Go ahead. Laugh. 3 kids with a combined age of 37 playing the blues? Oh, and they're siblings? Riiiiiight.
So I was skeptical when I saw the front cover of The Homemade Jamz Blues Band's new CD Pay Me No Mind. Skeptical is actually putting it nicely, and so is novelty. I thought this has to be a joke. It has to! Doesn't it?
HJBB is lead by singer/guitarist Ryan Perry. The 15-year old Ryan is the oldest of the three Perry siblings and has been playing guitar since he was seven. 12-year old Kyle handles bass duties, while their younger sister, 9-year old Taya — yes, I said 9-years old — has been playing drums since she was six.
At this point, I was reaching for my thesaurus to keep from using the word "joke." I recently had the misfortune to spend some time on the juvenile talent show circuit and let me tell you something, the new lawyer in our "family" could spend a great many years suing some of these schools for truth in advertising. Elementary school talent shows are neither shows nor exhibitions of talent.
Farce. Sham. Charade. Shenanigans!
We've seen kids play music before and it's cute and some of them are even kind of good at it. But this isn't disposable pop music. These kids want to play the blues and that's a whole different ballgame. The blues is more than a style or a musical genre. It's a feeling, a mindset, and in some ways it's a lifestyle.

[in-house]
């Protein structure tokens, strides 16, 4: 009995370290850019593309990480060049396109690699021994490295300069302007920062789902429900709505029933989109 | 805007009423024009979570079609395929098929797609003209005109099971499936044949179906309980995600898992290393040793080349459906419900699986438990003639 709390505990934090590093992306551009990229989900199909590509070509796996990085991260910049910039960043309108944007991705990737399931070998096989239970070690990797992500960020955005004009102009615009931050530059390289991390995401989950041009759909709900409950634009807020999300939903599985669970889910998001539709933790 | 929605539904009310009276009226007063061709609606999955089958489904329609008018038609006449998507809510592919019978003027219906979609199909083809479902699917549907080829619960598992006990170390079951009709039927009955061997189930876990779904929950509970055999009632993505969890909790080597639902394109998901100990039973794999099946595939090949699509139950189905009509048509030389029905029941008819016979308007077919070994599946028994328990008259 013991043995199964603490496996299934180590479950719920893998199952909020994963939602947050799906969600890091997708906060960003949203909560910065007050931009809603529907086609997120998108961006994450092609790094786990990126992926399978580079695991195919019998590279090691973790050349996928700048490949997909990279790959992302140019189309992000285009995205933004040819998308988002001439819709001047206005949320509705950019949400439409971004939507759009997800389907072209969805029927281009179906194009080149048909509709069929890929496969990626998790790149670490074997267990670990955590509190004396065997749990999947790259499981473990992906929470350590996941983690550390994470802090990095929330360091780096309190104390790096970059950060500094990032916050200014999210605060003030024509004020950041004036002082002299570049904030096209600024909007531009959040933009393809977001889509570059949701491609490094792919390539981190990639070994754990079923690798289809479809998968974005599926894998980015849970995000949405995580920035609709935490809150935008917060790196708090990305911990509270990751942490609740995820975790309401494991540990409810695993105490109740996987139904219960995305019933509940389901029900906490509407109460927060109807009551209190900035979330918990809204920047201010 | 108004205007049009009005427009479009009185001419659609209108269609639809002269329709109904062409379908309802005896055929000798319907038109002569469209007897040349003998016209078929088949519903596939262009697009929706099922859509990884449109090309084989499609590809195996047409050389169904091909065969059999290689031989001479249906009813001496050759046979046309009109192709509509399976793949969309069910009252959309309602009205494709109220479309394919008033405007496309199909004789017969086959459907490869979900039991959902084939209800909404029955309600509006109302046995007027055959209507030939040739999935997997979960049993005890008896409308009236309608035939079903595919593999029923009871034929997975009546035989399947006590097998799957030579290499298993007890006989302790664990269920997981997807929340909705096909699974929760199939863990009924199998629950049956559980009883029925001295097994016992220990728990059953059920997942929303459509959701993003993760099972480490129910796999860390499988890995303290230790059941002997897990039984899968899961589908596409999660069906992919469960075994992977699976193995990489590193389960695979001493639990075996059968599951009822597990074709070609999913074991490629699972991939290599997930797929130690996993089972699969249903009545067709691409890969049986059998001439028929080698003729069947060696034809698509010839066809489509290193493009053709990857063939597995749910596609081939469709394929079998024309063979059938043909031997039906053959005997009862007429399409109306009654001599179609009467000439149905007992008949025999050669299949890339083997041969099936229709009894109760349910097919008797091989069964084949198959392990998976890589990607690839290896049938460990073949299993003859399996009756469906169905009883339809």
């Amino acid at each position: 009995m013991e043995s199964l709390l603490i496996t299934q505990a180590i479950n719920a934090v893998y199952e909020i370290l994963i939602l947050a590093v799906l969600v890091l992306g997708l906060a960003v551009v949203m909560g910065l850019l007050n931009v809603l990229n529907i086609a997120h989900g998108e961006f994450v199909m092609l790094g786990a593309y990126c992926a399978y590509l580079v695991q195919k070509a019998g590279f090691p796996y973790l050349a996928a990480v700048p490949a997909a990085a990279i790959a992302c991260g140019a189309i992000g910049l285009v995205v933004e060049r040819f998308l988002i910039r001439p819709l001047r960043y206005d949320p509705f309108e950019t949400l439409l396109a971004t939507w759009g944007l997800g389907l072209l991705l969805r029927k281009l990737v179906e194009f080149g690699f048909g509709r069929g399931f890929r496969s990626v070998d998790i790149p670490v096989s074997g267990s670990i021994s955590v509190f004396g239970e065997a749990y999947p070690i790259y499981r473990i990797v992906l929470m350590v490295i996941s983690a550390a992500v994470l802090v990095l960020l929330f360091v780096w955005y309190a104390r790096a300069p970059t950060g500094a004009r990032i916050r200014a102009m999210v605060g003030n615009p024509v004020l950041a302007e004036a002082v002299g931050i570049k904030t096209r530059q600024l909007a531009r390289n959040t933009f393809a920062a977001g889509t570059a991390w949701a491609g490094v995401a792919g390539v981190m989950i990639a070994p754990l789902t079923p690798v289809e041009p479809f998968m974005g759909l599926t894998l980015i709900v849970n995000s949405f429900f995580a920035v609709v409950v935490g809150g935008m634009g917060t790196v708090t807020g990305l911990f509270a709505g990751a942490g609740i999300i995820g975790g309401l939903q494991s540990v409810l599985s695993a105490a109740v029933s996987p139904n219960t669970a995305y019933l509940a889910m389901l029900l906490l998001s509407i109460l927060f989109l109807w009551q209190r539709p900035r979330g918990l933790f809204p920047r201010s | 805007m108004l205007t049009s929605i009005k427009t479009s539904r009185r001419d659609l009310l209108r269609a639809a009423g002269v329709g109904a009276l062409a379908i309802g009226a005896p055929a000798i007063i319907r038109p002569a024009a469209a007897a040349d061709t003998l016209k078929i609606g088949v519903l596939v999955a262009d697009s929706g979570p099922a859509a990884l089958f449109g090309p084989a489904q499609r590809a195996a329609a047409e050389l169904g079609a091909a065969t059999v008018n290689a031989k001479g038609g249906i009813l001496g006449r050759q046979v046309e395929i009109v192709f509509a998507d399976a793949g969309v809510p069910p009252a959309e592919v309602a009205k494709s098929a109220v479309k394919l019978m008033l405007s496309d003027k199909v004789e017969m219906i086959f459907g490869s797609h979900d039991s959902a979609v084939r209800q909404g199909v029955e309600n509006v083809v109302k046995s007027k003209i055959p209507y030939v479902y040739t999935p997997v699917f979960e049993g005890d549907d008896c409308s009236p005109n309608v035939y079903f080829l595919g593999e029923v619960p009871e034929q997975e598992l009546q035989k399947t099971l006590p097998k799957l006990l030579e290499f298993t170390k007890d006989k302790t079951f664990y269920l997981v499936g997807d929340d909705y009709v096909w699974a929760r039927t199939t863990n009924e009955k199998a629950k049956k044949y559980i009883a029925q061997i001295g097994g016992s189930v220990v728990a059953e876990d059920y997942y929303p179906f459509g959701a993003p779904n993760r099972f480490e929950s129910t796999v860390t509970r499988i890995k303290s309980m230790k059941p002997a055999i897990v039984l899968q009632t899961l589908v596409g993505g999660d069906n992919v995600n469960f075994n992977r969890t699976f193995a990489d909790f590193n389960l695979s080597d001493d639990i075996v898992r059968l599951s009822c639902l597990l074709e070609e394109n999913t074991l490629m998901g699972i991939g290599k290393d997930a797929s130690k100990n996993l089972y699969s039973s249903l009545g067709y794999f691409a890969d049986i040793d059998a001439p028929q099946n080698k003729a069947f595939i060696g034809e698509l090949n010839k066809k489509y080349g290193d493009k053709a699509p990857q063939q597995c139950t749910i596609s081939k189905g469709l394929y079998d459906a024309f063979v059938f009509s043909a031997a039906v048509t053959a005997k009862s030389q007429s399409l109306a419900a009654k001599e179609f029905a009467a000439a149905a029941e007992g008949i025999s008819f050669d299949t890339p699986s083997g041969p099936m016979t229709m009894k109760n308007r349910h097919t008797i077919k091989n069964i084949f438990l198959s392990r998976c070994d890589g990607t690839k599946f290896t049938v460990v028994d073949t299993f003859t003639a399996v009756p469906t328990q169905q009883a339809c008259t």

15-year olds in Tupelo had faced enough adversity to be able to distill those experiences into authentic blues music in 1908. Having your PS3 taken away in 2008 isn't the type of experience that's going to lead to the next "Hellhound on My Trail'" or "Rolling Stone." Some artists have made careers out of artifice and disguise. You can fake it in pop music and you can fake it in rock 'n' roll, but you can't fake it in the blues. It turns out these kids aren't.
HJBB took second place at the International Blues Challenge in Memphis, competing against more than 100 other bands. Their bandwagon isn't huge…yet. But they have one and it is growing.
As I listened to the record I tried to reconcile the idea of three kids who likely haven't lived many of the experiences that typically give some the blues could actually be playing them, and I got to thinking. Maybe we're all born with certain emotions hardwired in the DNA and they don't all have to be experienced to be understood. I listen to Otis Rush and Robert Johnson and Muddy Waters and the life I've known is so vastly different than than theirs, yet I connect with the music they've made.
There is an unspoken element in the blues that transcends language. Even if you've never walked a mile in those shoes, something in our humanity is awakened when we hear those sounds. What these kids lack in experience they seem to be learning by studying and embracing the tradition of those that came before them, and they're pretty good at it.
It makes me sad to think that these three kids will soon experience those sadnesses; we all do and they won't be any exception. The difference is the HJBB already speaks a language that might help them to understand and that might save them one day. That language might help them share a piece of the shared sorrows of life in our time. In the meantime, we get to hear the joyful exploration of three kids who have stumbled onto a path of discovery of one of the deepest, richest musical traditions in human history.
The bandwagon just got bigger by one. There are still seats. Hop on board. You won't be lonely.